|Title||Research Fellow – Virulence of amphibian chytridiomycosis|
|Location||James Cook University, Townsville, Australia|
Chytridiomycosis has caused amphibian declines and extinctions globally as it has spread through naïve populations. It is now endemic in much of its suitable range in Australia where it still causes high mortality rates and threatens amphibian biodiversity. We have funds to investigate mechanisms of virulence and how virulence of Batrachochytrium dendrobatidis (Bd) is evolving as it adapts to new hosts. The project involves animal and in vitro experiments using archived and new field collected isolates to assess strain virulence, and proteomics or genomics. The fellow will help supervise students and will be able to pursue areas of interest within this framework.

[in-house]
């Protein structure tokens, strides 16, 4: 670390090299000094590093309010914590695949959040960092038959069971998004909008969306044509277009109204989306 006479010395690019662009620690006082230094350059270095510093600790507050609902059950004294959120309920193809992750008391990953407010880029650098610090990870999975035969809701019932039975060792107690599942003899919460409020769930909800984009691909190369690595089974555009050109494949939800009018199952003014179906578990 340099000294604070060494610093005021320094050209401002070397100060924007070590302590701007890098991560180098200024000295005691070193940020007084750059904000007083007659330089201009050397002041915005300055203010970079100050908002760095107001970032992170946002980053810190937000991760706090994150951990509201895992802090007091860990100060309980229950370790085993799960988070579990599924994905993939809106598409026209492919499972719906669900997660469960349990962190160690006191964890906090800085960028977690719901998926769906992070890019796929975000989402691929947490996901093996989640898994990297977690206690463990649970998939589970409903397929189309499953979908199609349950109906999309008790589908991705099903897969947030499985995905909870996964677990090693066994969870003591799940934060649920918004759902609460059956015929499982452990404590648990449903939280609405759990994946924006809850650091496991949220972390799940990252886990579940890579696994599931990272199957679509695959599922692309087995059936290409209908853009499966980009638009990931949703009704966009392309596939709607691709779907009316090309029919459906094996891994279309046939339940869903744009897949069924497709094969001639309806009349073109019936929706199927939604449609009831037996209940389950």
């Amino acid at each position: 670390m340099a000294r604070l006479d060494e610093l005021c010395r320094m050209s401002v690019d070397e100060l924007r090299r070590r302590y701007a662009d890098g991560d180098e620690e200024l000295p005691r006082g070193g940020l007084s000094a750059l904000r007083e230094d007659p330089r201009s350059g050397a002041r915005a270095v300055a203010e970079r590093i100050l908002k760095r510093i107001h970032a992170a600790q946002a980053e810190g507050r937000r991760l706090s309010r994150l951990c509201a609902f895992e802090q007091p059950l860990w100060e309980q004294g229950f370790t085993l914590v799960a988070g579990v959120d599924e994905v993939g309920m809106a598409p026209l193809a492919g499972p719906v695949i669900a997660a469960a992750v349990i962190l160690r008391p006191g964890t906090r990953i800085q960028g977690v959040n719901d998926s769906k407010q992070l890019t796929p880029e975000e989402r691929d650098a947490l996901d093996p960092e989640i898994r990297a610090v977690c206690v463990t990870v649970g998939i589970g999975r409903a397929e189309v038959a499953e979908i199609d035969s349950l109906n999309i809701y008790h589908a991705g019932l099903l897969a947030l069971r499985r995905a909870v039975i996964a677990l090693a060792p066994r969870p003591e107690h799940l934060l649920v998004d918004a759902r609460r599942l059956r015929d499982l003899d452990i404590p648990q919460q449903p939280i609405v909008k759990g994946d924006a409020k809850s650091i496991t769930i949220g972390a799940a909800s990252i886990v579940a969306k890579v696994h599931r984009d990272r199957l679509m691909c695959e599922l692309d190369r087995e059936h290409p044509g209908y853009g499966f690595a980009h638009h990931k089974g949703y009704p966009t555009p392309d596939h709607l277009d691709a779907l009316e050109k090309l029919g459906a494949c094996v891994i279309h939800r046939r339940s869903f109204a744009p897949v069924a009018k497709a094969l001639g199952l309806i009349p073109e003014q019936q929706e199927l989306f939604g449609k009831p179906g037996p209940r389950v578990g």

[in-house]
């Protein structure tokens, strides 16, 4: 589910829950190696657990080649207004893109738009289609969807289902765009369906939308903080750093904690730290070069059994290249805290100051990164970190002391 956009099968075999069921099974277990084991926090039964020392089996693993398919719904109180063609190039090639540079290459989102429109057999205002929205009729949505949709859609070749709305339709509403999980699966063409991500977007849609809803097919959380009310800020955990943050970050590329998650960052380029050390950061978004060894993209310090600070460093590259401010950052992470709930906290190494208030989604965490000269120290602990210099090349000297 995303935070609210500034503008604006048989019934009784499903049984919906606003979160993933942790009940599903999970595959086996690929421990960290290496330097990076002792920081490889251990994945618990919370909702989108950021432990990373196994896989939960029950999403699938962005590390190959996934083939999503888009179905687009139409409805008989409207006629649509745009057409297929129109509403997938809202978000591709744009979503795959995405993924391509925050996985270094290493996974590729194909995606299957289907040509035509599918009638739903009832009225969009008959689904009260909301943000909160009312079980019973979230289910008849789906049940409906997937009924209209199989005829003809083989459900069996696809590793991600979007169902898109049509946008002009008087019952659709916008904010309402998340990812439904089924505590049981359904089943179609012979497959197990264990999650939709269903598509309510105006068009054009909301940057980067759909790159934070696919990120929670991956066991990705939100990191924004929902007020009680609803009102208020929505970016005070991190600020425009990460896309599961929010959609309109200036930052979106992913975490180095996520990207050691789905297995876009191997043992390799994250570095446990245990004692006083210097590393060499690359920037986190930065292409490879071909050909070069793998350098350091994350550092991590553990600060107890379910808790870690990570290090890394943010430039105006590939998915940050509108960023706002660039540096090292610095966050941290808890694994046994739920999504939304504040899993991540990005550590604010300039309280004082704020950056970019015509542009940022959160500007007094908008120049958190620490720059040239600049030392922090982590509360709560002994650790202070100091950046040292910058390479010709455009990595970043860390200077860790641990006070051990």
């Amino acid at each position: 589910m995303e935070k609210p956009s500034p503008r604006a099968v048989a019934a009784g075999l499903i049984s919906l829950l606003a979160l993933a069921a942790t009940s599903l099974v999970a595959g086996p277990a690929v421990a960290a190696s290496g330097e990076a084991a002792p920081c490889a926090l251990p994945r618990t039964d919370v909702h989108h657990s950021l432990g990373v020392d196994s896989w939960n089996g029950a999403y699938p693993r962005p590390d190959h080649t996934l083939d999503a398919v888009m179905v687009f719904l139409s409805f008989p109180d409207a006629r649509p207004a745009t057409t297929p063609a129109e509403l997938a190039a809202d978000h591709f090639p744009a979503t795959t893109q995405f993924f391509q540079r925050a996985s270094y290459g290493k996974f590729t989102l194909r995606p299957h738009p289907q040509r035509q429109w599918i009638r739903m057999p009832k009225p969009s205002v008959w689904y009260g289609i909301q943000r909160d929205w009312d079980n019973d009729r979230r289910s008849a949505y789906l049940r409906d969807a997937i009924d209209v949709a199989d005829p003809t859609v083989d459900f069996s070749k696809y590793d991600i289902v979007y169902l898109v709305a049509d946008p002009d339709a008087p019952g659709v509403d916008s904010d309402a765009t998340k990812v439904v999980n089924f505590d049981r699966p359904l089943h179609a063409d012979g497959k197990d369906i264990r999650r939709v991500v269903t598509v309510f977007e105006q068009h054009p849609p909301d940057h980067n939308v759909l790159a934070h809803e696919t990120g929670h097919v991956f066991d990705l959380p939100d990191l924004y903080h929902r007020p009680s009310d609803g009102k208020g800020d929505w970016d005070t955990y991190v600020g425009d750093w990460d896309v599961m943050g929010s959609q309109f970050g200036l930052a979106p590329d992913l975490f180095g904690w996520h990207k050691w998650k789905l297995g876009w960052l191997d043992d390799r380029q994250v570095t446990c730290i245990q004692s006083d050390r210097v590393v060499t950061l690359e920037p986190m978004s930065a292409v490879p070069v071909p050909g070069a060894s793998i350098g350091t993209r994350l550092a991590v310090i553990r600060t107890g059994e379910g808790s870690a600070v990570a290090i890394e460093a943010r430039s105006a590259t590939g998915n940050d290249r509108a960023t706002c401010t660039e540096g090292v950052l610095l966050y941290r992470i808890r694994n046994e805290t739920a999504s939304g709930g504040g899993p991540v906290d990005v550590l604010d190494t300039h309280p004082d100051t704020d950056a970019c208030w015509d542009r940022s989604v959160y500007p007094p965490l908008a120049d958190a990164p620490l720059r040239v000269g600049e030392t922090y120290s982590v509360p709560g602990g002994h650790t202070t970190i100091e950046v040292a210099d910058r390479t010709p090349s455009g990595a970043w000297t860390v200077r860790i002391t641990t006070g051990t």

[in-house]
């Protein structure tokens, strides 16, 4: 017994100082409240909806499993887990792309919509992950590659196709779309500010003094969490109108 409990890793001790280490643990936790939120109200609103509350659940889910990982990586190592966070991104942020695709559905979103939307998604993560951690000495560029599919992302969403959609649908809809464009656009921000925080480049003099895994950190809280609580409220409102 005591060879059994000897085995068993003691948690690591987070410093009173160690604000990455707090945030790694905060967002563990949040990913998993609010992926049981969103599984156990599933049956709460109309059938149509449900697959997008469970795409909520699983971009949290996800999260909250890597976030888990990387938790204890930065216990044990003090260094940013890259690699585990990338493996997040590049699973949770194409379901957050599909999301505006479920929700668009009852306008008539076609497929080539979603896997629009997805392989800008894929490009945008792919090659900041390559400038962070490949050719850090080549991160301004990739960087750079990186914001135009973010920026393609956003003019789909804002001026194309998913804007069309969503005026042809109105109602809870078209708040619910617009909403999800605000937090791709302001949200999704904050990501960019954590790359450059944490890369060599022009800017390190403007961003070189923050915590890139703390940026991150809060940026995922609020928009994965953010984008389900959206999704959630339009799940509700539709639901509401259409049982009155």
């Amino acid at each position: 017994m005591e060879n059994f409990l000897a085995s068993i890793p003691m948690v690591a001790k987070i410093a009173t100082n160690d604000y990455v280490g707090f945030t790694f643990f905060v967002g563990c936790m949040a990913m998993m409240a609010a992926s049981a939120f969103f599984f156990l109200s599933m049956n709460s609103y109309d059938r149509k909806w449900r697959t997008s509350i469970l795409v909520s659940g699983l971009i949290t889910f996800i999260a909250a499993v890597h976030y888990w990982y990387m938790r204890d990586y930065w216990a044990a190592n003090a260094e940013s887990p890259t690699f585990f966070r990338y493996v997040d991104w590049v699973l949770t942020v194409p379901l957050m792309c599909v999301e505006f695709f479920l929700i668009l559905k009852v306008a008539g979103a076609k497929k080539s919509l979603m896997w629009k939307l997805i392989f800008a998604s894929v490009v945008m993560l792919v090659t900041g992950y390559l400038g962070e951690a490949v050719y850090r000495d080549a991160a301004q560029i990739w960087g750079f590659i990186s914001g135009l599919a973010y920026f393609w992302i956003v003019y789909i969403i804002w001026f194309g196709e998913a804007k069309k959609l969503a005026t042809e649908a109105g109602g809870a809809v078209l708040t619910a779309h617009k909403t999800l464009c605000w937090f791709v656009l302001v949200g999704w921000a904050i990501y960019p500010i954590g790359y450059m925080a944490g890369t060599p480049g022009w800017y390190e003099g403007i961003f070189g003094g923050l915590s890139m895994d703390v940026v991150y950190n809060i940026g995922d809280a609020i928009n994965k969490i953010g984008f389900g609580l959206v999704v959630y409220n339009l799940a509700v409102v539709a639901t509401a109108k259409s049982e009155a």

The two year project is multidisciplinary and involves collaborators such as Qld Institute of Medical Research. The outcomes of the project are likely to lead to the improved conservation of amphibian biodiversity and may contribute to theories on pathogen evolution.
More information is online, see vacancy no. 12377 at http://www.jcu.edu.au/jobs/research/index.htm
Deadline: 14 December 2012 or until filled.